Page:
A couple of things to know though. In the fall, the burrs are bad. All the poor puppies were hobbling around :( I ended up bringing some home with me, too. Second, I only went into the nearest bathroom - the picnic area bathrooms and if these are cleaner than the others, that's a problem. They were in definitely in need of maintenance - running toilets, rusty, dirty spigots and floors. There's also highway noise at night if you're a light sleeper.
Overall, I really enjoyed camping here and will definitely will be back.
Okemah City Lake Campground was a nice find for our road trip back home. Price was great we ended up staying an extra day. Only complaint was there was a lot of exposed barb wire and rebarb randomly but would stay here again if in the area. (Home for us is WNC) camp host was super nice. We stayed at a primitive site (only 4 in campground) meaning no water on site and no power. We hammock camped and had several tree options. Park does have a shower house in center and a separate bathroom building near boat ramp, swimming area.
Little city park with a lake. A good place for a nightly stopover but not much more. It is fairly run down and RV sites are very unlevel. All the other amenities are also run down. The lake is nice. Half the sites seem to be taken by permanent locals or transients. Park was quiet but it was mid week. There were regular train noises all night though.
A very neat place for people that are interested in civil war history. Boggy Depot Park received its name from Clear Boggy Creek and was originally used as a depot for the Chickasaw and Choctaw people as they arrived in Indian Territory during the removal.Then a Confederate commissary and outpost depot during the Civil War. In 1972, Boggy Depot was added to the National Register of Historic Places. It even has a cemetary in the campground. It spooks me out. This is whats remaining of a ghost town. It was part of the Butterfield Stage Route, and a lot of old history. Looking around the park you will see signs and information about the various events and reasons of importance for Boggy Depot throughout the early years of American history. It is remote in the country nestled in very old oak trees which makes it beautiful. It is very shady with over a hundred camping spots. There was only 2 other campers staying there. It is a great place for hunters too. It even has a check in station. It has a fishing lake, pretty nature trails, a baseball diamond, a basketball court, a great playground, picnic tables, group picnic shelters, charcoal grills, and comfort restrooms with showers. A big campground, with over 100 campsites. including RV and tent camping. It also has a cool little creek. It's about 15 from Atoka, Oklahoma. The park almost closed because of state funding but some of our Native American Tribes saved it and is now ran and operated by the Chickasaw Nation. This is like a hidden gem to me.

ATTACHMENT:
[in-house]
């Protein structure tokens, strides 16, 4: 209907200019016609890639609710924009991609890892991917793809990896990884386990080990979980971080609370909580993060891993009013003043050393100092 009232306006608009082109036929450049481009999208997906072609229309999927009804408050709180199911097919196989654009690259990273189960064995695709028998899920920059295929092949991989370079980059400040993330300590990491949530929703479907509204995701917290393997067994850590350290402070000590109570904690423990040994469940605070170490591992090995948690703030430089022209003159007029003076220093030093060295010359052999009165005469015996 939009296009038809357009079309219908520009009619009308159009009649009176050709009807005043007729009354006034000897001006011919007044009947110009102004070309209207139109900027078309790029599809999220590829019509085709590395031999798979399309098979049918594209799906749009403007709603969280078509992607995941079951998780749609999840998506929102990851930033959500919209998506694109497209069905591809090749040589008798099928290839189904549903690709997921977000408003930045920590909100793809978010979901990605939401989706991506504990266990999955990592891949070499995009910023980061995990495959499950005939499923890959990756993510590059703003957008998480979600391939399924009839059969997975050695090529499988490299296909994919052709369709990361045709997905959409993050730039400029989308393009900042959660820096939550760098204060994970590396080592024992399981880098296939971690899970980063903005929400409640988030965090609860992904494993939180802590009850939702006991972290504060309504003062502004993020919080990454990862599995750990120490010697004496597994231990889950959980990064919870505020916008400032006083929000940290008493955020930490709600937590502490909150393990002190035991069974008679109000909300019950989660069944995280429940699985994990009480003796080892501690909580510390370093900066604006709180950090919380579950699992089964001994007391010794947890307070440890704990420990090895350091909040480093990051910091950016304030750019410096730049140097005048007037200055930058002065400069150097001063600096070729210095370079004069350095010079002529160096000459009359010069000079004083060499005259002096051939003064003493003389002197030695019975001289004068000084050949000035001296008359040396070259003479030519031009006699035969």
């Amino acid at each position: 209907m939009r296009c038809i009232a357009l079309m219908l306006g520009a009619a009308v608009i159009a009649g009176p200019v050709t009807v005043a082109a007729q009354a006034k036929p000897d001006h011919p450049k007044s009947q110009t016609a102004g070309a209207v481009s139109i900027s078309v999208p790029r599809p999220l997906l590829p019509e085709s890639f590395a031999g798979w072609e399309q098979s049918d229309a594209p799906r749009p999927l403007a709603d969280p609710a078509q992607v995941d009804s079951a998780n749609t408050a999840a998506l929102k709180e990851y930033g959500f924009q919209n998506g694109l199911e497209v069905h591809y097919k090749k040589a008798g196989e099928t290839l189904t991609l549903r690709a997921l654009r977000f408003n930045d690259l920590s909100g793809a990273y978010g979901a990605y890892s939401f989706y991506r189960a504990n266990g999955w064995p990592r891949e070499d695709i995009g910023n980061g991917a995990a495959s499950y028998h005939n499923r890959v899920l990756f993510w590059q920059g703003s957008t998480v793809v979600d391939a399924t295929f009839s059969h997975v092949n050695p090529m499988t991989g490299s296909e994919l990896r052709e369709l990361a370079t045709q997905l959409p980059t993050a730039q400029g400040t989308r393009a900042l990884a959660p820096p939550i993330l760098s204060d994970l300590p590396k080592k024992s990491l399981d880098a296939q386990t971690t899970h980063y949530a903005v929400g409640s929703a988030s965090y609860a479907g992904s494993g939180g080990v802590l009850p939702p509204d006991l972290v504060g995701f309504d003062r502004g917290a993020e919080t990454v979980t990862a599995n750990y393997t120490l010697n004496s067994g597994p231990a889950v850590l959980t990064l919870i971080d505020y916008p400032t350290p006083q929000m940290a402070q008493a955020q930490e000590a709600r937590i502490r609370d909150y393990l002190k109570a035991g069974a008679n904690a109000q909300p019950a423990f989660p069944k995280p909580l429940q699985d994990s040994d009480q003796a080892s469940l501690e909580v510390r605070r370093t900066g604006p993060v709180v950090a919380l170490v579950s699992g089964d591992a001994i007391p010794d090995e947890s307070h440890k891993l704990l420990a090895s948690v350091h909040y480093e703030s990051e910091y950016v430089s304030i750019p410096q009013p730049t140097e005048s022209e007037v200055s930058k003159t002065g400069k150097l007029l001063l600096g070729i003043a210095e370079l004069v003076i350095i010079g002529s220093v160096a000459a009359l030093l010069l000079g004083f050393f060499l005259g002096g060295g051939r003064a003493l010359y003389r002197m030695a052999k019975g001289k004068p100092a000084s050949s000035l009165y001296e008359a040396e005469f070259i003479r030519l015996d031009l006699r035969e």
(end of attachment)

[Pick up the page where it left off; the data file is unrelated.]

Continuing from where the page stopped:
475 South Park Lane Atoka, Oklahoma 74525
Main Line: (580) 889-5625